drive behavior and therefore need to be consciously stated, but they also need
to be affirmed by actions. Ethics is about behavior. In the face of dilemma, it
is about doing the right thing. Ethical managerial leaders and their people
take the “right” and “good” path when they come to the ethical choice points. A
compass is a relatively simple instrument based on a simple concept. With its
northward-facing needle, it is a consistent and true indicator of physical
direction. By placing ethics in
front of compass, we
evoke a clear picture of mental processes that point a person in a particular
direction in life. These processes are consistent and true indicators upon
which personal belief and action can be based. The concept of morality is also relatively simple at its absolute core. It
denotes conduct or duties based on what is right and wrong.
Morality is considered to be the basis of character and is wrapped
But while both the
concept of an ethical
compass and the definition of morality are simple and clear, the
concept of what constitutes morality is not. One person’s ethical compass may not point in the same direction as
another’s, as far as right and wrong conduct and belief are concerned.
By ensuring that our
actions reflect our values we are creating a positive organisational culture or
a common perception held by the organisation’s members. An Integrity Gap is created when behaviours
chosen are not aligned to your personal or group’s values. If there is frequent
value integrity gaps then the message being sent is that the values have no
substance or meaning within the organisation.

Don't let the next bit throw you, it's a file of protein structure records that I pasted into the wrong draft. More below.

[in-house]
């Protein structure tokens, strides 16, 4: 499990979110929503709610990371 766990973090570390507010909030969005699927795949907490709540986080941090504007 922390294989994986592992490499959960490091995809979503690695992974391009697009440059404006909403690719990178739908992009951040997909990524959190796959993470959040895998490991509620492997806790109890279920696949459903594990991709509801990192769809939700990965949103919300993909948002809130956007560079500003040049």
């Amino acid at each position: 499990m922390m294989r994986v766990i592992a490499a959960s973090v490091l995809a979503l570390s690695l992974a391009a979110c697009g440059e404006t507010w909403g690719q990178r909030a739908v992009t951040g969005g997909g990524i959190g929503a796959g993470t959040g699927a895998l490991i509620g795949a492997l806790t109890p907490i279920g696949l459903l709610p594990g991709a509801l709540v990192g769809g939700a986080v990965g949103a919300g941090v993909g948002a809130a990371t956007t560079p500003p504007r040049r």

In a strong culture the
organisations core values are both intensely held and widely shared. The more members who accept the core values
and the greater their commitment to those values is, the stronger the culture.
Three forces play a
particularly important part in sustaining a culture: selection practices, the
actions of management and the way we consistently live our ethical compass on a
day to day basis
When faced with a difficult ethical decision, the
following three steps are helpful from David Lassiter at The Center for
Business and Ethics at Loyola Marymount University
Analyze the consequences/side effects of the decision
Who will be helped by what I do?
Who will be harmed?
What kind of benefits and harms are we talking about
How does all of this look over the long run as well as the
Analyze the actions.
Consider all of the options from a different perspective,
without thinking about the consequences.
How do the actions measure up against society’s moral
principles like honesty, fairness, equality, respecting the dignity of others,
people’s rights? (Consider the common good.)
Do any of the actions “cross the line?”
If there’s a conflict between principles or between the
rights of different people involved, is there a way to see one principle as
more important than the others?
Which option offers actions that are least problematic?
Make a decision. Take both parts of your analysis into
account and make a decision. This strategy at least gives you some basic steps
you can follow.
As Leaders, we need to take time
to reflect on a time to time basis to ensure our conscience is clear and our
ethical compass is consistent and accurate over a period of time.